Do Hard Things is a book about teens, or any young person for that matter, taking responsibility rather than being a social leech. In a time where adolescence is expected to extend into the late twenties, this book is a needed encouragement to break the pattern. I love the fact that teens are not settling for a life of video games and non-stop parties as the sum of their life.
I do not agree with everything in Do Hard Things. For one, parents are usually the main reason kids don’t do hard things. Going cross-country for an internship is not an option for most youth. Second, this book could really discourage someone who is not that motivated or hasn’t accomplished much. These guys have done quite a bit, but it comes across like their life is what is required for significance.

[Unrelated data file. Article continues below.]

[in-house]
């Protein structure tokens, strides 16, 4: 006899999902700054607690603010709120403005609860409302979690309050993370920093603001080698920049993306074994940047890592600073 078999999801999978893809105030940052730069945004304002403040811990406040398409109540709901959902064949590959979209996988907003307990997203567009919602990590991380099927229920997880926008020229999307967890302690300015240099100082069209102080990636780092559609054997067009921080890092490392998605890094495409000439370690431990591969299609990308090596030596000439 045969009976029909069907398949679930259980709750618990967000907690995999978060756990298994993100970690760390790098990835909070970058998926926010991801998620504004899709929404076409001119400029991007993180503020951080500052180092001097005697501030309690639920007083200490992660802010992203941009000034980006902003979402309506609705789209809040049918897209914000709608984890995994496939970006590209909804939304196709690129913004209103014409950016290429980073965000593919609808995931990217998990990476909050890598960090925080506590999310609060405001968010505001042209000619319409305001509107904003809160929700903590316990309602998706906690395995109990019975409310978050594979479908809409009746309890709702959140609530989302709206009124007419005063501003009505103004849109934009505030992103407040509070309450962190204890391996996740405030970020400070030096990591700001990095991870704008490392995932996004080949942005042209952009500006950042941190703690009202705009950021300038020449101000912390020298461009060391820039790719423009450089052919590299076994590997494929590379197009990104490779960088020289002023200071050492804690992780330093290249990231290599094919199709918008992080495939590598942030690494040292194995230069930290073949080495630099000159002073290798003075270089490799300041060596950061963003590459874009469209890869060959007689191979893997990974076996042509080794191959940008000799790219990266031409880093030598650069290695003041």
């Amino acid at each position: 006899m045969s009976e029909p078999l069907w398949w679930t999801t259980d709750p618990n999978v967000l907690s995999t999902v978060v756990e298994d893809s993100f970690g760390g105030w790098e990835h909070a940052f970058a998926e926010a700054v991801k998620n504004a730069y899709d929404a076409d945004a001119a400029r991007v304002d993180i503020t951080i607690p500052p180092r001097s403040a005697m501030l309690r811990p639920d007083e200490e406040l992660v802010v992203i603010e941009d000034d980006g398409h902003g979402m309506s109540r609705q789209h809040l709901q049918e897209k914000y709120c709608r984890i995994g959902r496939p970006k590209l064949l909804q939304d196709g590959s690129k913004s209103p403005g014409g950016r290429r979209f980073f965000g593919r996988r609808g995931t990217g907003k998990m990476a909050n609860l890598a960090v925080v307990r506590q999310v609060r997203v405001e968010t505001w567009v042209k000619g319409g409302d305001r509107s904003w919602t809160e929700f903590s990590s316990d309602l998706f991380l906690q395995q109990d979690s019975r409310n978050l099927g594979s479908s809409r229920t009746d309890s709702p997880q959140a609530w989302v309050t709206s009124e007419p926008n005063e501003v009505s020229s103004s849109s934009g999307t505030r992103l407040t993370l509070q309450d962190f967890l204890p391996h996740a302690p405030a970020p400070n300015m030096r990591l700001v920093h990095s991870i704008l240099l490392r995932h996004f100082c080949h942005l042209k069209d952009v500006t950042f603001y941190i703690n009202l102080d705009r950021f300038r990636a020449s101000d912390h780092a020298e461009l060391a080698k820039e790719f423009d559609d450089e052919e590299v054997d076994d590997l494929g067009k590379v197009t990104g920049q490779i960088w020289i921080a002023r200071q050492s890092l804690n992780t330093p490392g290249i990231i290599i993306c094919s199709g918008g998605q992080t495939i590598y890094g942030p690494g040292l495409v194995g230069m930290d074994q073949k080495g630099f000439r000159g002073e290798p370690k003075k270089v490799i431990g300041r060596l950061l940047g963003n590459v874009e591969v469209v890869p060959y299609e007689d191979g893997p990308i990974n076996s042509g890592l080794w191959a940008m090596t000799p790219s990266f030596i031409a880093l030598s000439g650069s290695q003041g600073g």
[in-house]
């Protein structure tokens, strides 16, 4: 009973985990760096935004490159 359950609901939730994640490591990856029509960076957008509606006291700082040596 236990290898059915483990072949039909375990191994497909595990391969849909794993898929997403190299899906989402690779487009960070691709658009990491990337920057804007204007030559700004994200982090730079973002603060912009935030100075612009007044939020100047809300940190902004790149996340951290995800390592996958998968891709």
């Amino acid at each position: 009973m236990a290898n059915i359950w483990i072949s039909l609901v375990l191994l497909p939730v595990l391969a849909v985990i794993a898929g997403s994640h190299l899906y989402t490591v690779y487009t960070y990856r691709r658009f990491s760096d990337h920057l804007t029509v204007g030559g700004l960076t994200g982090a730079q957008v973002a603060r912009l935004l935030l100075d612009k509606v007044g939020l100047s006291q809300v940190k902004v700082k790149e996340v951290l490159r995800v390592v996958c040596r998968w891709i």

Despite these negatives I believe in the premise of the book. If you read a book like Teen 2.0 by Epstein he argues that many of today’s teen cultural ills are a result of teens having too little freedom and too little responsibility. The authors are using their freedom to fuel their dreams by responsibly following their passions.
Overall, a good book a teen should read.